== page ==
Buckskin Gulch facts for kids
Buckskin Gulch (also known as Buckskin Creek, Buckskin Wash, and Kaibab Gulch) is a gulch and slot canyon in southern Kane County, Utah, United States, near the Arizona border. It is one of the main tributaries of the Paria River, which is itself a minor tributary of the Colorado River. At over 13 miles (21 km) long, Buckskin Gulch is the longest and deepest slot canyon in the Southwestern United States (and possibly the longest in the world), making it a major attraction for hikers and canyoneers that receives a high amount of foot traffic.
The canyon is often visited in conjunction with the longer Paria Canyon, although some prefer to make a long day trip out of the hike. With a distance of 20 miles (32 km), hiking both canyons in one day is possible. Wire Pass, a short tributary to Buckskin, is a popular day-hike alternative that still takes hikers through the narrow, curving features that are the hallmarks of slot canyons.
Buckskin Gulch is reached via either U.S. Route 89 (US‑89) in Utah or U.S. Route 89A (US 89A) in Arizona and is roughly halfway between the towns of Kanab, Utah and Page, Arizona. There are four access routes to the canyon.
The Buckskin Trailhead is about 4.5 miles (7.2 km) south along House Rock Valley Road. The US‑89 turnoff for House Rock Valley Road is about 38 miles (61 km) east of Kanab and about 36 miles (58 km) west–northwest of Page. It can also be reached via House Rock Road (as House Rock Valley Road is known in Arizona) by heading north along the road for about 26 miles (42 km). The US 89A turnoff for House Rock Road is at House Rock in Arizona and is about 51 miles (82 km) southeast of Kanab and about 67 miles (108 km) southwest of Page. No restrooms are available at this trailhead.
Wire Pass Trailhead
The Wire Pass Trailhead accessed along the same road, but is about 8 miles (13 km) south of US‑89 or about 21 miles (34 km) north of House Rock. This entrance more popular that the other three as it provides for the quickest access to best parts of Buckskin Gulch and because it is the same trailhead used to access the Coyote Buttes, home to The Wave, a famous sandstone rock formation. (Access to The Wave requires a special, separate permit.) Restrooms are available at this trailhead.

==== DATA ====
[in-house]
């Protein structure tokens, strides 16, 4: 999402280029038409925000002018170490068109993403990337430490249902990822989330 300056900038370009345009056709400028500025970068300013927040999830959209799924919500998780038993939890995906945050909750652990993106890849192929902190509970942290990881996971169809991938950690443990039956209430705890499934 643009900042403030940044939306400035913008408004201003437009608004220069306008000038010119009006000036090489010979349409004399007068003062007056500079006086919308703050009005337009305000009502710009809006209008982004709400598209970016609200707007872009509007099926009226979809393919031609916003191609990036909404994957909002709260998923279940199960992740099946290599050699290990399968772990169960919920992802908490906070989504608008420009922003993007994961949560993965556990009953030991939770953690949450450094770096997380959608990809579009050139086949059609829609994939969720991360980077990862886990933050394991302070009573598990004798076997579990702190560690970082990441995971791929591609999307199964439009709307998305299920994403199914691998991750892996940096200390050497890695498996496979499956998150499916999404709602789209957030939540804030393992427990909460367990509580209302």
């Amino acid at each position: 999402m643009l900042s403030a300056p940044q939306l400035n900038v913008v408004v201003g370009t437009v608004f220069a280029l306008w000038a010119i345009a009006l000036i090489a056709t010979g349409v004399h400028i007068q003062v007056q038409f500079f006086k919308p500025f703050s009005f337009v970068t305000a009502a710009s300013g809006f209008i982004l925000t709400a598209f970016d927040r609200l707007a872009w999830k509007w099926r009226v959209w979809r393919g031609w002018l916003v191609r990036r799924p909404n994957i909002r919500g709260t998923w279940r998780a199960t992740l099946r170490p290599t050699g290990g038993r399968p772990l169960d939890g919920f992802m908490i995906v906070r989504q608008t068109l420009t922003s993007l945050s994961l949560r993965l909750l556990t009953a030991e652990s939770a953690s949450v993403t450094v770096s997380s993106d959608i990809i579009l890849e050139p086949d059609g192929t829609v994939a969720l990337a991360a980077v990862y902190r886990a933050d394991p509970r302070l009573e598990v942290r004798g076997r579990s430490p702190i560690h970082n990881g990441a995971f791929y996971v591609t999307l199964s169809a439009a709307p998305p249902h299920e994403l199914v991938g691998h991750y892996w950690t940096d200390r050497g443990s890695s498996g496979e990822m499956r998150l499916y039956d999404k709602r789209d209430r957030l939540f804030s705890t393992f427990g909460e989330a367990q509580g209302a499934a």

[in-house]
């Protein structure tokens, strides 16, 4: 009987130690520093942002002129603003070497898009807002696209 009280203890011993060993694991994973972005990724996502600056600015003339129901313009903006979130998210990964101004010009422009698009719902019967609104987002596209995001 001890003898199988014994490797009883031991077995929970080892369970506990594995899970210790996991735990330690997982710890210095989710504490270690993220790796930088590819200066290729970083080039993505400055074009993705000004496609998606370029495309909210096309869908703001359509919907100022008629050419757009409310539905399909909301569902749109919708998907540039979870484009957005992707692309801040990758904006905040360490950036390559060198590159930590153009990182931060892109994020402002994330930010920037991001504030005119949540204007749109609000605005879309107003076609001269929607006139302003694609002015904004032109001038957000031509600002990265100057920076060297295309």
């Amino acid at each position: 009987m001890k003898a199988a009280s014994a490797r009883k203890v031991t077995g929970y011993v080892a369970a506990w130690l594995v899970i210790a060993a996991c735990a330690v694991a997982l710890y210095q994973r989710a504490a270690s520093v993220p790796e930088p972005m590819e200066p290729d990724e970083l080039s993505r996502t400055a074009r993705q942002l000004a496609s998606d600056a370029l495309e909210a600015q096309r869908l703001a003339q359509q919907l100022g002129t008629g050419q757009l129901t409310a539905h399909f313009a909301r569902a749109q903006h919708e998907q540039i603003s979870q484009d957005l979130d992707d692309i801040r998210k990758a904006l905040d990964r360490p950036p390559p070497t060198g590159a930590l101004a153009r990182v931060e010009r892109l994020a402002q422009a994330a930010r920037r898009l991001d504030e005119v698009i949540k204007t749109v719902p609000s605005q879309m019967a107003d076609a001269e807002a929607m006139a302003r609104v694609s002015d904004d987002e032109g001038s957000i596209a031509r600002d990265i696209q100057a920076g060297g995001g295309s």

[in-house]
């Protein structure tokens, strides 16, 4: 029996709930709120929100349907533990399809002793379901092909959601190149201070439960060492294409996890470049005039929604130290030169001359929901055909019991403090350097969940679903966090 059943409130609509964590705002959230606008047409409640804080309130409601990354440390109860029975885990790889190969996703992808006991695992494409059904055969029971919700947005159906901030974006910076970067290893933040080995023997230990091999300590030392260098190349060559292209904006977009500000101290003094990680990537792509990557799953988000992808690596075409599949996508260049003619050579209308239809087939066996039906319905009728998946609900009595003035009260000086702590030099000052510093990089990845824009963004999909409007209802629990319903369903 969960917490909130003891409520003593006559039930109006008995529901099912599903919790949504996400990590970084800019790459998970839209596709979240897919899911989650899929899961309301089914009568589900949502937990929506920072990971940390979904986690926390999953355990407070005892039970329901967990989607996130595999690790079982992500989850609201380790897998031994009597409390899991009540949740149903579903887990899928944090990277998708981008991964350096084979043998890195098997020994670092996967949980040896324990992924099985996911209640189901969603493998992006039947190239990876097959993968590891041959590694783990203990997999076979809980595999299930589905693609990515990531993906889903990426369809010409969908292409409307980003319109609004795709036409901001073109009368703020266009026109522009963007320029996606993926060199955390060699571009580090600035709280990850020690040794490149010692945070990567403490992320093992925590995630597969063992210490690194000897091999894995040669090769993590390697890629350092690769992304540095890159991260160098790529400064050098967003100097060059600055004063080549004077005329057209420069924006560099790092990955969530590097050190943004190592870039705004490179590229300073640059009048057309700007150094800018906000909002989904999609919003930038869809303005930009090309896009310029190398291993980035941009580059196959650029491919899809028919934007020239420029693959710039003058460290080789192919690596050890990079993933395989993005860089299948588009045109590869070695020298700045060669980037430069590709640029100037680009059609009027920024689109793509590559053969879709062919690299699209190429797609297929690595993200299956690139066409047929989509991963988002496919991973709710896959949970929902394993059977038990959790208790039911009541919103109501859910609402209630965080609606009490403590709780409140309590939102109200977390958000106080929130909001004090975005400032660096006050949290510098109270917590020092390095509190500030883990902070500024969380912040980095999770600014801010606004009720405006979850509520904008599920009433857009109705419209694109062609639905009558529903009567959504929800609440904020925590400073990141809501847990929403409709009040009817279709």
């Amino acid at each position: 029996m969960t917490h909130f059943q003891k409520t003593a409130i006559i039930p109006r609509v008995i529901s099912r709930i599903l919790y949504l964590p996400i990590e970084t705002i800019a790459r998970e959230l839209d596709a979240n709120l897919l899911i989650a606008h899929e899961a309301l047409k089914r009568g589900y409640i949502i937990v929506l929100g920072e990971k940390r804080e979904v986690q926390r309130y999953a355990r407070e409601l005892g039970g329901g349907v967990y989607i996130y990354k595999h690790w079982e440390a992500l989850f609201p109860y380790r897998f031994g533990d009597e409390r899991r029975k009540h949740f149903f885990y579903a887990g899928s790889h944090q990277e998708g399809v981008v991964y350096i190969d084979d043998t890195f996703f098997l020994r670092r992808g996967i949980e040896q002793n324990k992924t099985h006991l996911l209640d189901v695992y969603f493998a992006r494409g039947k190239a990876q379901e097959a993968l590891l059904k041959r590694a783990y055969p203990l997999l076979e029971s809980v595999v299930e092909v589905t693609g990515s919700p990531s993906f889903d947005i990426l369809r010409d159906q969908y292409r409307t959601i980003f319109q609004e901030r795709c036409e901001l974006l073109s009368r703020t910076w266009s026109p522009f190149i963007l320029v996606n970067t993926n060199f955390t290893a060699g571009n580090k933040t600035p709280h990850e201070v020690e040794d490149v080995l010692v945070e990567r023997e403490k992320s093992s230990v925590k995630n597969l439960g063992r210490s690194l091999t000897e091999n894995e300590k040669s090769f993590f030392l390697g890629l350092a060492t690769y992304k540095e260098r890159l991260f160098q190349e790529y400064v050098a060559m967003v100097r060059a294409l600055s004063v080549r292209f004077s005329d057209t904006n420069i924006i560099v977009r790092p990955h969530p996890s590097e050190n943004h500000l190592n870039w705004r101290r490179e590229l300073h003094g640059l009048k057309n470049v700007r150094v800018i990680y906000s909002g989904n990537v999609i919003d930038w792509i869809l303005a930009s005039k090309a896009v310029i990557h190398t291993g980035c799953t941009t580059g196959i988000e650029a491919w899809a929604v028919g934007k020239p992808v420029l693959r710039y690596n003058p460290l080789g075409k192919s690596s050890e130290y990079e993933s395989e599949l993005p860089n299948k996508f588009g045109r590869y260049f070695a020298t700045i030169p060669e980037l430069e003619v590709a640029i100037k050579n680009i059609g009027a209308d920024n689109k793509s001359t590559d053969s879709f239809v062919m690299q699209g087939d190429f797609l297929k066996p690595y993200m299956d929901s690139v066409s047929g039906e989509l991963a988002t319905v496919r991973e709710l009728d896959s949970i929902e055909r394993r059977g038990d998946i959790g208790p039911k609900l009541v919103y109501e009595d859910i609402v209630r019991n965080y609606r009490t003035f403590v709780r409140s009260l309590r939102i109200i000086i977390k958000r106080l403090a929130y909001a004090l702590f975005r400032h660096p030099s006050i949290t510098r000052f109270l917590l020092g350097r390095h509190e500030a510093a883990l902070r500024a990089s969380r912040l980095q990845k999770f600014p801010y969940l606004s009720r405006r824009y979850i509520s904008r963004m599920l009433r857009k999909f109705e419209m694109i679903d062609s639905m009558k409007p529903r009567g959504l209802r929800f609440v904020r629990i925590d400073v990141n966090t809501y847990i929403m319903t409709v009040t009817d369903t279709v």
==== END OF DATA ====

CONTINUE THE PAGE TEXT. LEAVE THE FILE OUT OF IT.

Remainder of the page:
White House Trailhead
The White House Trailhead is about 2 miles (3.2 km) south along White House Trailhead Road, which can only be accessed from US‑89. The US‑89 turnoff for White House Trailhead Road is about 43 miles (69 km) east of Kanab and about 36 miles (58 km) northwest of Page. Restrooms are available at this trailhead.
In addition to the more direct routes to Buckskin Gulch, it can also be reached by way of Paria Canyon/Paria River. The Paria Canyon access at Lees Ferry, which can only be reached from US 89A, is about 5 miles (8.0 km) northeast along Lees Ferry Road in the Glen Canyon National Recreation Area. The US 89A turnoff for Lees Ferry Road is just west of the Navajo Bridge and about 78 miles (126 km) east–southeast of Kanab and about 39 miles (63 km) southwest of Page. Restrooms and water are available at this trailhead.
Permits are required by law for both day hiking and overnight backpacking in Buckskin Gulch and the Paria Canyon-Vermilion Cliffs Wilderness. Permits can be obtained from the Bureau of Land Management (BLM) online. Only twenty overnight permits per day are allowed and group sizes are limited to ten persons. The overnight fee is $5.00 per person per day, while day-use permits are $6.00 per person per day. There is also a $6.00 fee per dog, per day. Due to the popularity of the canyon, permits typically sell out several months in advance. Campfires are prohibited and human waste cannot be buried and must be packed out in order to preserve the pristine condition of the area.
Wire Pass and Buckskin Gulch generally do not require rappelling equipment, but there may be a few pour-offs or the necessity to wade in ankle- to chest-high water and/or mud. Hiking Buckskin Gulch is extremely challenging. The lack of sunlight in the canyon can make it much colder than the surrounding exposed desert. At one point along the route, there is a 15-foot (4.6 m) drop-off that usually has rope. Small areas of quicksand can also be found along the route.
Slot canyons are particularly dangerous due to the risk of flash floods. Storms more than 50 miles (80 km) away can send 100-foot-high (30 m) walls of water down the narrow canyons, and hikers have been killed in such events.
Buckskin Gulch Facts for Kids. Kiddle Encyclopedia.